Getting round to writing this review has taken so long that it has almost become a mental block. Quite why I’m not sure. Possibly one reason is the length of time it took to read and the size of the book meant that it took time to filter a reaction.
But to be honest it was probably more to do with it being a consequence of the impact Wolf Hall had on my reading that has delayed this review. It simply held me back from reading other things. When a book wins a major award like the Booker the temptation perhaps is to try and read even more deeply to look for the grains of genius that made it better than the others on the shortlist.
There were others on the list I enjoyed more, with The Little Stranger and The Glass Room being two that also provoked and entertained.
But Wolf Hall is a mammoth work of historical fiction that manages to take you into the world of Henry VIII from a fresh angle. We all know about the wives and the way the King went from young stud to gout ridden obesity but this book centres on when he was at the early stages of trying to part with his first wife.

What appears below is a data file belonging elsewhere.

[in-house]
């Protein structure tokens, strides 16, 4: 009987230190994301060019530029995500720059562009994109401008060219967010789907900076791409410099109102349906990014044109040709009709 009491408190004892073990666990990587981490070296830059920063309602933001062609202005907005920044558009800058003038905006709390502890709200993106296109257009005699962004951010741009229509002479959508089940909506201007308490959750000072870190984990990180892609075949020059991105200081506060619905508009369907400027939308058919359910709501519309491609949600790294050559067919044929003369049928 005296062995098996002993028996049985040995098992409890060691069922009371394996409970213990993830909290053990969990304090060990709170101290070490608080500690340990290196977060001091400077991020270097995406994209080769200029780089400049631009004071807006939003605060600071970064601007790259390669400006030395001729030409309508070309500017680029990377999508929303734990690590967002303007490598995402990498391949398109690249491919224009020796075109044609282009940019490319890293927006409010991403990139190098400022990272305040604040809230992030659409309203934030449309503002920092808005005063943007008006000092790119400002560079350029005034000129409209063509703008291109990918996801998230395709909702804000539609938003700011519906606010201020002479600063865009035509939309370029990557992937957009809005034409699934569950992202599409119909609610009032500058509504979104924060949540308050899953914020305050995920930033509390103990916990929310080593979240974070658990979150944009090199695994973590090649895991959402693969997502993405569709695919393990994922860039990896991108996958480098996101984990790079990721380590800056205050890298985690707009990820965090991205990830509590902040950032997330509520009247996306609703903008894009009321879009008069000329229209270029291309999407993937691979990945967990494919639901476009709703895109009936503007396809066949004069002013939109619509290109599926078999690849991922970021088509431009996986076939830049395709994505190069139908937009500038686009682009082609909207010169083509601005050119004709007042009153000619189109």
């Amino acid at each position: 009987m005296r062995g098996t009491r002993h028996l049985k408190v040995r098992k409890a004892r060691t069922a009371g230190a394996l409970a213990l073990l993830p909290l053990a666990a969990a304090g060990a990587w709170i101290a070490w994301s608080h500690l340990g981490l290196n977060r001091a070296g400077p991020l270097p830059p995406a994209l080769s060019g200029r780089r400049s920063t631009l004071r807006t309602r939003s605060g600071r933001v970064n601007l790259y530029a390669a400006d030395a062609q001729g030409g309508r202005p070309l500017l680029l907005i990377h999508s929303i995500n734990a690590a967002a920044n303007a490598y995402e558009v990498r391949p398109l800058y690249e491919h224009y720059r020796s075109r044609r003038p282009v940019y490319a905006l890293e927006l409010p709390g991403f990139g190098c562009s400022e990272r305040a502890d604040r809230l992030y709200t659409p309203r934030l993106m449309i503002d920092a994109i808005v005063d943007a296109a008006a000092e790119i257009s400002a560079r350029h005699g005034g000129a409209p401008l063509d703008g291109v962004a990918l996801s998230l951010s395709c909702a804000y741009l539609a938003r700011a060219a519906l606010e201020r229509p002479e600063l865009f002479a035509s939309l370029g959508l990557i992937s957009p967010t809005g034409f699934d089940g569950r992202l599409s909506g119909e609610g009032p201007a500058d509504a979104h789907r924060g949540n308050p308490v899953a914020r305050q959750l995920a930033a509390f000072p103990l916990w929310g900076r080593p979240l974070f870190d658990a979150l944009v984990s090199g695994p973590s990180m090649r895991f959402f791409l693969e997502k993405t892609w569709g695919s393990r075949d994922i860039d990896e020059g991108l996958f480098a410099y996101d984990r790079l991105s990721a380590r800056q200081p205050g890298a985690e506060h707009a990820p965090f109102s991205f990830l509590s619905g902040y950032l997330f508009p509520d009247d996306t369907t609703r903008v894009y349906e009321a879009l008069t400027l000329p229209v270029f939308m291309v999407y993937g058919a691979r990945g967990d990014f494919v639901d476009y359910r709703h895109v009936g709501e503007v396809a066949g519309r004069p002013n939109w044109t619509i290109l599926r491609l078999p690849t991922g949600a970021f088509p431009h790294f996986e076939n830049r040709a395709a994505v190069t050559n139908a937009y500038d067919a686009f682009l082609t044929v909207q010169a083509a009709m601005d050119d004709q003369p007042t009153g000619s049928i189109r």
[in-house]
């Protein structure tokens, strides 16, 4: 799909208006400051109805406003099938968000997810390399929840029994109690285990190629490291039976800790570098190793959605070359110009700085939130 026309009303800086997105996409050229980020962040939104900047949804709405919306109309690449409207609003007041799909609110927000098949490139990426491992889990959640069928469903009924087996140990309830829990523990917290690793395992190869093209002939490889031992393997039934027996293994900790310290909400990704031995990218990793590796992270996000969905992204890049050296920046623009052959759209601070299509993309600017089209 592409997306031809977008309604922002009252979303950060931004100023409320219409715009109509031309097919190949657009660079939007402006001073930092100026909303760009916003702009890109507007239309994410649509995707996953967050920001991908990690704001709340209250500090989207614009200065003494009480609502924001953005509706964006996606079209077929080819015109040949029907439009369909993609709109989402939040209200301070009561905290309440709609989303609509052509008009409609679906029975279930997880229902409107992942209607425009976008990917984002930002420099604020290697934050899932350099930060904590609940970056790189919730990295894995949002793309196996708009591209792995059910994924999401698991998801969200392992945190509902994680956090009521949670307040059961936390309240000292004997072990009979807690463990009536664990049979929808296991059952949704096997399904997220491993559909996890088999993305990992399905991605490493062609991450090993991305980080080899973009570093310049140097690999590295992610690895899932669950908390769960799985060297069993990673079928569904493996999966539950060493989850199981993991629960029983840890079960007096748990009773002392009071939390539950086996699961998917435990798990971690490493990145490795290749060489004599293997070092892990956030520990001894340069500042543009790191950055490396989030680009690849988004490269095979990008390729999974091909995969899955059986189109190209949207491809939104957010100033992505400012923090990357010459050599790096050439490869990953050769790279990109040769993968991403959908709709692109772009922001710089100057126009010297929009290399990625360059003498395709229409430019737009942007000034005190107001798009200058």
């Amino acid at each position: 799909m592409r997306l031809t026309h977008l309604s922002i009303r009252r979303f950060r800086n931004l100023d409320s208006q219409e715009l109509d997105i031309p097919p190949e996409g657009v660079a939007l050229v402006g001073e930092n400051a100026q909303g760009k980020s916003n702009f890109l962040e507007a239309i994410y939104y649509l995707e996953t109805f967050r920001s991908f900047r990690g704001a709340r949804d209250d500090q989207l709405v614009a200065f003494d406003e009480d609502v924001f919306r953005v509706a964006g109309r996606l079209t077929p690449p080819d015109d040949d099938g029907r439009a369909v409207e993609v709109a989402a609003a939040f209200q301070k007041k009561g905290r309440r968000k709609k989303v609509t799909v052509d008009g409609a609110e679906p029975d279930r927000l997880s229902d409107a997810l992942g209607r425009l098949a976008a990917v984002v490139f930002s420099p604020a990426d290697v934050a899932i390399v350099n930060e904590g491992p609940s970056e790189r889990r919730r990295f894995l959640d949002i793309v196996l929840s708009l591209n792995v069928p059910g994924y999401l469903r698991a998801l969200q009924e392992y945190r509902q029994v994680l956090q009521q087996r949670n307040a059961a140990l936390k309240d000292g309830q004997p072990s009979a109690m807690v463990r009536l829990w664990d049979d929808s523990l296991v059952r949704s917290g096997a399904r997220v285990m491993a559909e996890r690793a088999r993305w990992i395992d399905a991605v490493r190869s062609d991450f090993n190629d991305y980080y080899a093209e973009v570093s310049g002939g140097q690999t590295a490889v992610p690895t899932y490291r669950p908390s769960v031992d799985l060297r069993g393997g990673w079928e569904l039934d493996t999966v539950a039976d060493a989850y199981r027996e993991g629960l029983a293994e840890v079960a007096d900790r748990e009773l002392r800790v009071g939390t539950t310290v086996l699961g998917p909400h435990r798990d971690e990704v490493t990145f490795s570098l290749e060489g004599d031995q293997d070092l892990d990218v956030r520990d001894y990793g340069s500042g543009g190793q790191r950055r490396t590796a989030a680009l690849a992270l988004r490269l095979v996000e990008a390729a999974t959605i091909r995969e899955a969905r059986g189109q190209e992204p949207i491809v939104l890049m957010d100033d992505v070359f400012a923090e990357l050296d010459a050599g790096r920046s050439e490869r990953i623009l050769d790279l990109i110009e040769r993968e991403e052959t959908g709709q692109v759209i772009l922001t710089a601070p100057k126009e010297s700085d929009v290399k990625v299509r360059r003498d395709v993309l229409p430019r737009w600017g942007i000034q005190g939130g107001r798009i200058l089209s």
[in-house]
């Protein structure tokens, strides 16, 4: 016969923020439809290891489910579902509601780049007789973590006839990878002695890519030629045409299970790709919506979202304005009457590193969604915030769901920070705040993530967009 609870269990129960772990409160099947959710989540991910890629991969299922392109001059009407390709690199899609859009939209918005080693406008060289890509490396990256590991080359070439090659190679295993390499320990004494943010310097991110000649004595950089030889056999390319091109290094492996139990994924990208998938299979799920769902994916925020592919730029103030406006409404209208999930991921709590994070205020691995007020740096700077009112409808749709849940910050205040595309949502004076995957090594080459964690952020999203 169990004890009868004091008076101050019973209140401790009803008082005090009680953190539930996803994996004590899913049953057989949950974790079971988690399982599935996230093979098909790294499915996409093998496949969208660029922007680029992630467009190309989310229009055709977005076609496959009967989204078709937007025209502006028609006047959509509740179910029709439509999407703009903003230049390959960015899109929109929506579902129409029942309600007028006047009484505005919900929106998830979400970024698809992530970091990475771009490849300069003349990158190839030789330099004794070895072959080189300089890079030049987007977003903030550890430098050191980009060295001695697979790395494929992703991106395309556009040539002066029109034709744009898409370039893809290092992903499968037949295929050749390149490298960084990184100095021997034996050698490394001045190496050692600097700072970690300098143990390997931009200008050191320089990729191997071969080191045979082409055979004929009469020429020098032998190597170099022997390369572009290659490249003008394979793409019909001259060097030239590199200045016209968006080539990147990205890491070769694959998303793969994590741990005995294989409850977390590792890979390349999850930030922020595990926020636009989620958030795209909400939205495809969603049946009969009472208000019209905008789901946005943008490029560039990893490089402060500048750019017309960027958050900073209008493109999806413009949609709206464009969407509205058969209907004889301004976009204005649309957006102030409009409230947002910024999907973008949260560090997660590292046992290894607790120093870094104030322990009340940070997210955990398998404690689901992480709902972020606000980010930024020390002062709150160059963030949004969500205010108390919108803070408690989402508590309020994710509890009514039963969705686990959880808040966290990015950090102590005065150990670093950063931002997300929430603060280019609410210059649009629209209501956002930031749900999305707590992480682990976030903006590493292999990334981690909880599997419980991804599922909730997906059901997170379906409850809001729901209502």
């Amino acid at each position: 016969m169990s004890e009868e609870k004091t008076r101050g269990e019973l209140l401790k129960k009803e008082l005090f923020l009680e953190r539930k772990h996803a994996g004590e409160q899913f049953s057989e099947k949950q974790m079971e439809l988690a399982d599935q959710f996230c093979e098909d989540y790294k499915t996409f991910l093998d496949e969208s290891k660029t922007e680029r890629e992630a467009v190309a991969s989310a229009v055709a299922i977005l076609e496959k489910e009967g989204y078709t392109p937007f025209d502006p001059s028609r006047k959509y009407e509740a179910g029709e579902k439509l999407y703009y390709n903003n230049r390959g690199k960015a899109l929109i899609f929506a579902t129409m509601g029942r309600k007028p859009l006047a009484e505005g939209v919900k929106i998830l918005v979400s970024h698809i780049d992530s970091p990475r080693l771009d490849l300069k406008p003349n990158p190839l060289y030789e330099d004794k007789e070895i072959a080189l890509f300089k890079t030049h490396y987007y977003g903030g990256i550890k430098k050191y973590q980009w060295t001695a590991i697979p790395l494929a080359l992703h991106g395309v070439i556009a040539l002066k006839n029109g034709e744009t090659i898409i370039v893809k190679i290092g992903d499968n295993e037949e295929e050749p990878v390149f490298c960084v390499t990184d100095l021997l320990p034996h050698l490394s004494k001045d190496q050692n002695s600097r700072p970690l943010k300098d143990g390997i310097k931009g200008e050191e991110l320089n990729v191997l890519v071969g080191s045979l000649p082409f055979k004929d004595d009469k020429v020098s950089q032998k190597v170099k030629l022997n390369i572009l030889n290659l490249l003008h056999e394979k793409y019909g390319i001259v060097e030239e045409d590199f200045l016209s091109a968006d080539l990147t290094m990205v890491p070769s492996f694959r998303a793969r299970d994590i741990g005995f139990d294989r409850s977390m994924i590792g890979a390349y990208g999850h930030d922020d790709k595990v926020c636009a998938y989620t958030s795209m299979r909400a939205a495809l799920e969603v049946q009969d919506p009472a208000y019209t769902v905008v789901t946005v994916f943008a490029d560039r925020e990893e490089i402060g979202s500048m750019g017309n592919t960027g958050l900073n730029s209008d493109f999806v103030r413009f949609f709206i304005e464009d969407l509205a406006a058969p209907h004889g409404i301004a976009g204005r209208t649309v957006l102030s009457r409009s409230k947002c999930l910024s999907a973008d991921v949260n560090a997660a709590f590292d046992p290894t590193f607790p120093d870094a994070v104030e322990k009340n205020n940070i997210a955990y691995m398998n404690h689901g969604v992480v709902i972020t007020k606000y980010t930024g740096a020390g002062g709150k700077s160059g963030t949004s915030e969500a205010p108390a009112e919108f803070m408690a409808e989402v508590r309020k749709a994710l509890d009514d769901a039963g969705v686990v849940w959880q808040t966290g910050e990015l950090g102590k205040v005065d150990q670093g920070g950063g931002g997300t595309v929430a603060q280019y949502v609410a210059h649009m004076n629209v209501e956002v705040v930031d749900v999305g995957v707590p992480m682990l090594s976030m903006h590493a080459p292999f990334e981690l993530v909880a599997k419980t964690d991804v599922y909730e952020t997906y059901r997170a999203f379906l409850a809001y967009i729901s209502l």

The character of Thomas Cromwell is a mixture of legal expert, diplomat, world traveller and thug all rolled into one. He manages to win the favour of the King when it seems he might well end up doing the opposite because of his loyal connection with the out of favour cardinals.
As he keeps on the right side of Henry his own fortunes grows and those in his extended family prosper under his protection. But it could always be taken away with a click of the King’s fingers and that pressure eventually starts to tell on Cromwell, other courtiers and England itself.
The reasons why you remember Wolf Hall is perhaps because of the insight into the a period of henry’s reign from a different angle but in some respects the story struggles to maintain your interest. As Cromwell edges closer to a death caused by old age and the wear and tear of Henry’s reign you start to feel a great sense of relief with the ending.